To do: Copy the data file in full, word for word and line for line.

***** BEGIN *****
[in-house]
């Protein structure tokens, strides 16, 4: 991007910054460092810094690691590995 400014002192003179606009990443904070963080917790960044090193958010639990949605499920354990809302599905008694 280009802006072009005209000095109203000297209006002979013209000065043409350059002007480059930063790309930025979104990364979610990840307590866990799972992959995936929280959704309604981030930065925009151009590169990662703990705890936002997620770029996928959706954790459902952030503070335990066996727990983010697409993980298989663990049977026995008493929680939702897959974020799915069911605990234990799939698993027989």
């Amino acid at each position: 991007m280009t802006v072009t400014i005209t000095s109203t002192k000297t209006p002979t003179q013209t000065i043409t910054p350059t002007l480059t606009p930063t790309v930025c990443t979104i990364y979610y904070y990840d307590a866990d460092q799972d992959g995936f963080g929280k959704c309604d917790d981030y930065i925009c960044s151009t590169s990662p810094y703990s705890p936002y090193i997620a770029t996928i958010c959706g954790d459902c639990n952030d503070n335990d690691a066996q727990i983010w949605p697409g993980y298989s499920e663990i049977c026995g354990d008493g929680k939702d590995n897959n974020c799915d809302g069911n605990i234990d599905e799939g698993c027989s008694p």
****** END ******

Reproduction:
[in-house]
């Protein structure tokens, strides 16, 4: 991007910054460092810094690691590995 400014002192003179606009990443904070963080917790960044090193958010639990949605499920354990809302599905008694 280009802006072009005209000095109203000297209006002979013209000065043409350059002007480059930063790309930025979104990364979610990840307590866990799972992959995936929280959704309604981030930065925009151009590169990662703990705890936002997620770029996928959706954790459902952030503070335990066996727990983010697409993980298989663990049977026995008493929680939702897959974020799915069911605990234990799939698993027989």
């Amino acid at each position: 991007m280009t802006v072009t400014i005209t000095s109203t002192k000297t209006p002979t003179q013209t000065i043409t910054p350059t002007l480059t606009p930063t790309v930025c990443t979104i990364y979610y904070y990840d307590a866990d460092q799972d992959g995936f963080g929280k959704c309604d917790d981030y930065i925009c960044s151009t590169s990662p810094y703990s705890p936002y090193i997620a770029t996928i958010c959706g954790d459902c639990n952030d503070n335990d690691a066996q727990i983010w949605p697409g993980y298989s499920e663990i049977c026995g354990d008493g929680k939702d590995n897959n974020c799915d809302g069911n605990i234990d599905e799939g698993c027989s008694p």